Parents pass many good traits to their kids. One of these traits can be a lifetime of good sleep habits.
A report from the Kaiser Family Foundation says, ”Sleep is the subject of some confusion and considerable anxiety among parents of infants, but fades gradually to an afterthought among most parents of older children, who struggle to maintain busy schedules, enforce homework, and endorse healthy social lives. In the effort to balance these needs, children’s sleep often takes a back seat.”
On the Kaiser Family Foundation web site, they explained this issue:
“Short-changing sleep has serious adverse consequences. American children get too little sleep, with major adverse implications for their cognitive ability, judgment, behavior and physical health. Although there are many reasons for the lack of adequate sleep among children, media use is frequently cited as one probable culprit.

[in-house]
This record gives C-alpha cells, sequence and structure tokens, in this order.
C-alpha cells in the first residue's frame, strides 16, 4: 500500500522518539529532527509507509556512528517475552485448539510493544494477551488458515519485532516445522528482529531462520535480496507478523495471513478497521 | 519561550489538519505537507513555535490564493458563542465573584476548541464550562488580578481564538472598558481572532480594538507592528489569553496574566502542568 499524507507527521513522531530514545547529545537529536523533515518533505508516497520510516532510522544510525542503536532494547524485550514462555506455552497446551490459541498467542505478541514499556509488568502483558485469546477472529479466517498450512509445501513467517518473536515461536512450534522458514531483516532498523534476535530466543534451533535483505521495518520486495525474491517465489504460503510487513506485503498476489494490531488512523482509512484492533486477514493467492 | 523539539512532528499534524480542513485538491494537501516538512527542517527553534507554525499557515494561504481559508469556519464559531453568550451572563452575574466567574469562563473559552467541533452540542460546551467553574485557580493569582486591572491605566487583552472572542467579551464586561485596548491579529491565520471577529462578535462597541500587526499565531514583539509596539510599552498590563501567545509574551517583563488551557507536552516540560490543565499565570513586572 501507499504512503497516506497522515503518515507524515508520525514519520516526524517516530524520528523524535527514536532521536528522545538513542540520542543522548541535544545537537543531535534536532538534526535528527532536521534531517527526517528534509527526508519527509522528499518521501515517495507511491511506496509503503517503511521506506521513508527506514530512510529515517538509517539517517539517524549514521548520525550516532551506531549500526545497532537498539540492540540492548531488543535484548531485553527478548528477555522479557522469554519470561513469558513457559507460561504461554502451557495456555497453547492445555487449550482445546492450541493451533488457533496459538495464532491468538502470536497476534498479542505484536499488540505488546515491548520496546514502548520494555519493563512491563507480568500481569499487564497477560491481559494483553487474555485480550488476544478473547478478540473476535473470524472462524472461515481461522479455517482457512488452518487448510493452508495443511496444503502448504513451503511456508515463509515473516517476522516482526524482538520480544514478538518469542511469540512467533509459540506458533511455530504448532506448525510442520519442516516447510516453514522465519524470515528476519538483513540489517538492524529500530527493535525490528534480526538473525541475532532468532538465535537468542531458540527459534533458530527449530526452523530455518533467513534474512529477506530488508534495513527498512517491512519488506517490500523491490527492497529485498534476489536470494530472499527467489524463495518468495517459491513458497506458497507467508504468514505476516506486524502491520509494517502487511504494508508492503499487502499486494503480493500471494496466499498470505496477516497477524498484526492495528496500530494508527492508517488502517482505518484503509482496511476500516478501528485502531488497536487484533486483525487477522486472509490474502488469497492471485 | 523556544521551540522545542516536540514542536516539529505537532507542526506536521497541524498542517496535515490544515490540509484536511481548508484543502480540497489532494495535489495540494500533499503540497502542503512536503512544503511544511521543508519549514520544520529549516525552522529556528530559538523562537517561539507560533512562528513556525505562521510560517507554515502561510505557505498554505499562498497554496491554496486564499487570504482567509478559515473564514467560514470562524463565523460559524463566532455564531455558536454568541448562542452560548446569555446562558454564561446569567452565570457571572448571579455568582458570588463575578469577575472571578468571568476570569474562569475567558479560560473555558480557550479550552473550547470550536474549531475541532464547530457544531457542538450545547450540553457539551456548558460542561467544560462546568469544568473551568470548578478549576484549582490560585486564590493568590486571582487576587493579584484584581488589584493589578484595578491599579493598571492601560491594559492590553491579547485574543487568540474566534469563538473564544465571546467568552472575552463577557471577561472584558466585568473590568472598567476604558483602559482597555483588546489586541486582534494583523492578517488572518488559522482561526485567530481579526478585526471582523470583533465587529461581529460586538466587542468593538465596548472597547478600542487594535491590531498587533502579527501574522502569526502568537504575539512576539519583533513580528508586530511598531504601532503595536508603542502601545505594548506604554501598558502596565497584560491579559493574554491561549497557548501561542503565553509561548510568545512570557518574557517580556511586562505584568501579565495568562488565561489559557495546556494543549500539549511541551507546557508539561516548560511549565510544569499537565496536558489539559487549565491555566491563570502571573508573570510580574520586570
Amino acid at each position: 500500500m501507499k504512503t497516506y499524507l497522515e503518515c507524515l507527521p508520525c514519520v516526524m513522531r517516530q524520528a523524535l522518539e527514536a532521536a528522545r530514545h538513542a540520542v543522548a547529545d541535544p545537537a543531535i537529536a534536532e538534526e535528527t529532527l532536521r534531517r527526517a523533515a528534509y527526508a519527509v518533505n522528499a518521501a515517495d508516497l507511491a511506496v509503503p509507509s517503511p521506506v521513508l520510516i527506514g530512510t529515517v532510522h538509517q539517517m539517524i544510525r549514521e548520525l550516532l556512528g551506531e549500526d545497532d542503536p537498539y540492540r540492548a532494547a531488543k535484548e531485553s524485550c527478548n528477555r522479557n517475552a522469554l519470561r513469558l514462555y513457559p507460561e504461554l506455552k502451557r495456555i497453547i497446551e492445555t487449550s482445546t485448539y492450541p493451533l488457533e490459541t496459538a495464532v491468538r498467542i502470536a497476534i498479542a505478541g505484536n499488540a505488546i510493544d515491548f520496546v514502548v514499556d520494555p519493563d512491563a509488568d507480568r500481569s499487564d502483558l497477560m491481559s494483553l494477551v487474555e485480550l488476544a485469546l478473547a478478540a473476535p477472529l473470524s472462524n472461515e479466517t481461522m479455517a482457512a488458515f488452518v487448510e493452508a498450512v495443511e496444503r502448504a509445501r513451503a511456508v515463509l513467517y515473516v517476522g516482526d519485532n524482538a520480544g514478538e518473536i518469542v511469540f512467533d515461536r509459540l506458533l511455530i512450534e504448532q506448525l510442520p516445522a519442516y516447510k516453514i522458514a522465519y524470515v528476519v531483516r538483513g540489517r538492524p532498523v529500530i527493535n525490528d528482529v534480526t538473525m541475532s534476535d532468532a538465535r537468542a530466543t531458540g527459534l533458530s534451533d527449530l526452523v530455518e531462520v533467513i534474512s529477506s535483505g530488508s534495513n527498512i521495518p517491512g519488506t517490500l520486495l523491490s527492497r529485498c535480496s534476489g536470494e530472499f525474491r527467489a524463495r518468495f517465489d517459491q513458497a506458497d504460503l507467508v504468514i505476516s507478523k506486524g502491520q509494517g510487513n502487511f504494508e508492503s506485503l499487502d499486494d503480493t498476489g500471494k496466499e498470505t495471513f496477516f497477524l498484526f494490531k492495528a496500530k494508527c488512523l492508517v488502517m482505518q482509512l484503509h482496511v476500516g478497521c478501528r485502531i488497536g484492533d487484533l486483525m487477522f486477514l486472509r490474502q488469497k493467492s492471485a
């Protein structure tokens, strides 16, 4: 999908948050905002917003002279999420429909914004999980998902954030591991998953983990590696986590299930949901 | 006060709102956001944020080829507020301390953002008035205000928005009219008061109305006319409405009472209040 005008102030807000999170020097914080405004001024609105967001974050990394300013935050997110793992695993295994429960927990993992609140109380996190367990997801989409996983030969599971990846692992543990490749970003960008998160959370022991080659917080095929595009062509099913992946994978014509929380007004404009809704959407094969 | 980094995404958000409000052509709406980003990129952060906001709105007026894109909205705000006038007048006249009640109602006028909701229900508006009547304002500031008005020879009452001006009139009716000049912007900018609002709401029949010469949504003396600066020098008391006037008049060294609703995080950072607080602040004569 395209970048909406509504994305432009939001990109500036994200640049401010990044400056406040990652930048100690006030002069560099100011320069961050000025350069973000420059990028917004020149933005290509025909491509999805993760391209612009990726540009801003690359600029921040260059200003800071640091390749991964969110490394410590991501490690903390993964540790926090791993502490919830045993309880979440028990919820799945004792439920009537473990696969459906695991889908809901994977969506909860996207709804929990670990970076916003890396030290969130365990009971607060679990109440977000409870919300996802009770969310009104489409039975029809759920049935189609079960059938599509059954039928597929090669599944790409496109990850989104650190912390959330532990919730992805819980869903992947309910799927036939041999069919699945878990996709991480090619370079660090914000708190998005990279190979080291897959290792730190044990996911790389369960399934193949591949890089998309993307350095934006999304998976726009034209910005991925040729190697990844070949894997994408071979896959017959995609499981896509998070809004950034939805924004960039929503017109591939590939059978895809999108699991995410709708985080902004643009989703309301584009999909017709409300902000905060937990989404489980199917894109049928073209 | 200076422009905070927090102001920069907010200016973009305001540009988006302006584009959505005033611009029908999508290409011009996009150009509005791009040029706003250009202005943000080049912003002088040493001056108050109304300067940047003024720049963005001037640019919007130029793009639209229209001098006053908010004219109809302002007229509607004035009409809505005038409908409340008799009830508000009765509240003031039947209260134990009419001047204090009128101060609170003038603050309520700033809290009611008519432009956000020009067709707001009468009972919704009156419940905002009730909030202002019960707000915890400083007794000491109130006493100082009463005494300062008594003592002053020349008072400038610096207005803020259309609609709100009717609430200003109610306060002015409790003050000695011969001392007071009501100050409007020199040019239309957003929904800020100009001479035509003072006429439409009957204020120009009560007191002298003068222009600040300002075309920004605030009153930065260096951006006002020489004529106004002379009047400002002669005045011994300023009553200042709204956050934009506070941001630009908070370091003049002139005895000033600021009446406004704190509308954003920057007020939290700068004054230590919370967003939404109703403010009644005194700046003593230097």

But given the many changes in young people’s media environments, this evidence base is out of date. There is good reason to believe that different media formats (e.g. television viewing, Internet use, cell phone use, electronic game-playing) will have different kinds of effects on sleep.”
So the question is: How are our kids’ sleep patterns affected by the media to which they are subjected?
Here is a hint: The media our kids use is indeed affecting their sleep. This series of posts will examine this topic.